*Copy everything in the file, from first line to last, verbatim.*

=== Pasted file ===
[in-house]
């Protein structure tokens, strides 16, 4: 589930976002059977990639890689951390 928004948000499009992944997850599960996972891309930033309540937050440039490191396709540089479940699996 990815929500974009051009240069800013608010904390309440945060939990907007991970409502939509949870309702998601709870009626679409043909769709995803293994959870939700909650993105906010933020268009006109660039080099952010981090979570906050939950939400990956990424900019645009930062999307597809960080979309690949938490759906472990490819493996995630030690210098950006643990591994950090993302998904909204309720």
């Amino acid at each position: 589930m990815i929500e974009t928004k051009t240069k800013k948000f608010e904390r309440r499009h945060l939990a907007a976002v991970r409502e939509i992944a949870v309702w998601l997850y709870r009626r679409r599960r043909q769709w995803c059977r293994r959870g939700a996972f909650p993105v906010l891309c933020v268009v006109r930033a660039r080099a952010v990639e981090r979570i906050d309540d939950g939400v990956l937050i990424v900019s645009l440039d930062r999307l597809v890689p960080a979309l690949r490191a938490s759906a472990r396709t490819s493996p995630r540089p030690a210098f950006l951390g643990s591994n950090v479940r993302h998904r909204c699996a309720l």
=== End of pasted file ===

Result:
[in-house]
């Protein structure tokens, strides 16, 4: 589930976002059977990639890689951390 928004948000499009992944997850599960996972891309930033309540937050440039490191396709540089479940699996 990815929500974009051009240069800013608010904390309440945060939990907007991970409502939509949870309702998601709870009626679409043909769709995803293994959870939700909650993105906010933020268009006109660039080099952010981090979570906050939950939400990956990424900019645009930062999307597809960080979309690949938490759906472990490819493996995630030690210098950006643990591994950090993302998904909204309720």
């Amino acid at each position: 589930m990815i929500e974009t928004k051009t240069k800013k948000f608010e904390r309440r499009h945060l939990a907007a976002v991970r409502e939509i992944a949870v309702w998601l997850y709870r009626r679409r599960r043909q769709w995803c059977r293994r959870g939700a996972f909650p993105v906010l891309c933020v268009v006109r930033a660039r080099a952010v990639e981090r979570i906050d309540d939950g939400v990956l937050i990424v900019s645009l440039d930062r999307l597809v890689p960080a979309l690949r490191a938490s759906a472990r396709t490819s493996p995630r540089p030690a210098f950006l951390g643990s591994n950090v479940r993302h998904r909204c699996a309720l």